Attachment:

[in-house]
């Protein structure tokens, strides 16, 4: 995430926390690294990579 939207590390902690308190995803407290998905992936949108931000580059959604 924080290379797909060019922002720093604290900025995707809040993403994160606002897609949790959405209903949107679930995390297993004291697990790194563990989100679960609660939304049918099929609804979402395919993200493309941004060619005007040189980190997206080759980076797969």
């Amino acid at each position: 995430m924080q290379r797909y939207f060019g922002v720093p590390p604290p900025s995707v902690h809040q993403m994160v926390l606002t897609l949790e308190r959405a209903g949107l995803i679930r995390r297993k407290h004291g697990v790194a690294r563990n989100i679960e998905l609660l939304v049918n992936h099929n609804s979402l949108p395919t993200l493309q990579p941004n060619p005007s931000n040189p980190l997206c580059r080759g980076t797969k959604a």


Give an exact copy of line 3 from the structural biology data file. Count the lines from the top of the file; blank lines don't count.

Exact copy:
């Amino acid at each position: 995430m924080q290379r797909y939207f060019g922002v720093p590390p604290p900025s995707v902690h809040q993403m994160v926390l606002t897609l949790e308190r959405a209903g949107l995803i679930r995390r297993k407290h004291g697990v790194a690294r563990n989100i679960e998905l609660l939304v049918n992936h099929n609804s979402l949108p395919t993200l493309q990579p941004n060619p005007s931000n040189p980190l997206c580059r080759g980076t797969k959604a």